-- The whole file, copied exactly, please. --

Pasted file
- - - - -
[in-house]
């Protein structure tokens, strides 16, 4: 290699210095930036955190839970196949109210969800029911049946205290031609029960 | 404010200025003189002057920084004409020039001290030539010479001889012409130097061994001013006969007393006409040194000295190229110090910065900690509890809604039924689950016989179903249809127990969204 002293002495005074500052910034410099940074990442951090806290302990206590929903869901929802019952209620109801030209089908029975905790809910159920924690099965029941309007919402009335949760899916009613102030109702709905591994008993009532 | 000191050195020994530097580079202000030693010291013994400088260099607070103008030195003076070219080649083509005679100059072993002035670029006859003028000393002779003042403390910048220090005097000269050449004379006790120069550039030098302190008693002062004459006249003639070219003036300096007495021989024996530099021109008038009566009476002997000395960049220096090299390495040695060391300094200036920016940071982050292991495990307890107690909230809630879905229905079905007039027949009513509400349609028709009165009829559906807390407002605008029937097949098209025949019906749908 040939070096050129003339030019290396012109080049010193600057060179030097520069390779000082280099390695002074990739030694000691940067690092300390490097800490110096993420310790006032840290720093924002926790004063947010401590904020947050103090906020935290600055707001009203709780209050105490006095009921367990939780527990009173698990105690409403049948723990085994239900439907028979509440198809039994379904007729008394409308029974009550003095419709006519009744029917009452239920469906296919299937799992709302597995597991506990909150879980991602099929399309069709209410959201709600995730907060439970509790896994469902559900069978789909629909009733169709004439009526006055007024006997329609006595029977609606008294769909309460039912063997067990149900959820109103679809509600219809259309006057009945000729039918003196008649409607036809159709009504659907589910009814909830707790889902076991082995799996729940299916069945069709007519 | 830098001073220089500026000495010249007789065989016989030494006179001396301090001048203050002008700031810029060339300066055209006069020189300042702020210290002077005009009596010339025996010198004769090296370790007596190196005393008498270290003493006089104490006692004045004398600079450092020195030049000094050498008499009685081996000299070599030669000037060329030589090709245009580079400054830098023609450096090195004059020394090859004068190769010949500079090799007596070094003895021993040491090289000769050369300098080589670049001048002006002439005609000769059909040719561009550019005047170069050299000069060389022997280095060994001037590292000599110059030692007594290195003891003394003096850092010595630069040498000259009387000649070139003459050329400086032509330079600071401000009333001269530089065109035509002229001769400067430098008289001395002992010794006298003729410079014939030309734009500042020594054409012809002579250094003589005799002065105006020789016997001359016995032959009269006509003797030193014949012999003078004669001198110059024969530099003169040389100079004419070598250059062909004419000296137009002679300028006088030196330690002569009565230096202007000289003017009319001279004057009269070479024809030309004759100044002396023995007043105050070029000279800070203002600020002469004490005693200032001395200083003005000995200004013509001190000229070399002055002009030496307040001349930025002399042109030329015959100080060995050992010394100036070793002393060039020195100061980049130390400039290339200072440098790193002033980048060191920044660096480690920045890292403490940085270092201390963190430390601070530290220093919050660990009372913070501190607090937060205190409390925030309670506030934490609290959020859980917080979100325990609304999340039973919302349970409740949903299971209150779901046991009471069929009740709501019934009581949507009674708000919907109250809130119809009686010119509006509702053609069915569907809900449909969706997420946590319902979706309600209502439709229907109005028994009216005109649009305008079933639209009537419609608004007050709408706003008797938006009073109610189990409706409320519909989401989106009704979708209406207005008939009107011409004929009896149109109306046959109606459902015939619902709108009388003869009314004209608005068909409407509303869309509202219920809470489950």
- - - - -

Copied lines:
[in-house]
């Protein structure tokens, strides 16, 4: 290699210095930036955190839970196949109210969800029911049946205290031609029960 | 404010200025003189002057920084004409020039001290030539010479001889012409130097061994001013006969007393006409040194000295190229110090910065900690509890809604039924689950016989179903249809127990969204 002293002495005074500052910034410099940074990442951090806290302990206590929903869901929802019952209620109801030209089908029975905790809910159920924690099965029941309007919402009335949760899916009613102030109702709905591994008993009532 | 000191050195020994530097580079202000030693010291013994400088260099607070103008030195003076070219080649083509005679100059072993002035670029006859003028000393002779003042403390910048220090005097000269050449004379006790120069550039030098302190008693002062004459006249003639070219003036300096007495021989024996530099021109008038009566009476002997000395960049220096090299390495040695060391300094200036920016940071982050292991495990307890107690909230809630879905229905079905007039027949009513509400349609028709009165009829559906807390407002605008029937097949098209025949019906749908 040939070096050129003339030019290396012109080049010193600057060179030097520069390779000082280099390695002074990739030694000691940067690092300390490097800490110096993420310790006032840290720093924002926790004063947010401590904020947050103090906020935290600055707001009203709780209050105490006095009921367990939780527990009173698990105690409403049948723990085994239900439907028979509440198809039994379904007729008394409308029974009550003095419709006519009744029917009452239920469906296919299937799992709302597995597991506990909150879980991602099929399309069709209410959201709600995730907060439970509790896994469902559900069978789909629909009733169709004439009526006055007024006997329609006595029977609606008294769909309460039912063997067990149900959820109103679809509600219809259309006057009945000729039918003196008649409607036809159709009504659907589910009814909830707790889902076991082995799996729940299916069945069709007519 | 830098001073220089500026000495010249007789065989016989030494006179001396301090001048203050002008700031810029060339300066055209006069020189300042702020210290002077005009009596010339025996010198004769090296370790007596190196005393008498270290003493006089104490006692004045004398600079450092020195030049000094050498008499009685081996000299070599030669000037060329030589090709245009580079400054830098023609450096090195004059020394090859004068190769010949500079090799007596070094003895021993040491090289000769050369300098080589670049001048002006002439005609000769059909040719561009550019005047170069050299000069060389022997280095060994001037590292000599110059030692007594290195003891003394003096850092010595630069040498000259009387000649070139003459050329400086032509330079600071401000009333001269530089065109035509002229001769400067430098008289001395002992010794006298003729410079014939030309734009500042020594054409012809002579250094003589005799002065105006020789016997001359016995032959009269006509003797030193014949012999003078004669001198110059024969530099003169040389100079004419070598250059062909004419000296137009002679300028006088030196330690002569009565230096202007000289003017009319001279004057009269070479024809030309004759100044002396023995007043105050070029000279800070203002600020002469004490005693200032001395200083003005000995200004013509001190000229070399002055002009030496307040001349930025002399042109030329015959100080060995050992010394100036070793002393060039020195100061980049130390400039290339200072440098790193002033980048060191920044660096480690920045890292403490940085270092201390963190430390601070530290220093919050660990009372913070501190607090937060205190409390925030309670506030934490609290959020859980917080979100325990609304999340039973919302349970409740949903299971209150779901046991009471069929009740709501019934009581949507009674708000919907109250809130119809009686010119509006509702053609069915569907809900449909969706997420946590319902979706309600209502439709229907109005028994009216005109649009305008079933639209009537419609608004007050709408706003008797938006009073109610189990409706409320519909989401989106009704979708209406207005008939009107011409004929009896149109109306046959109606459902015939619902709108009388003869009314004209608005068909409407509303869309509202219920809470489950």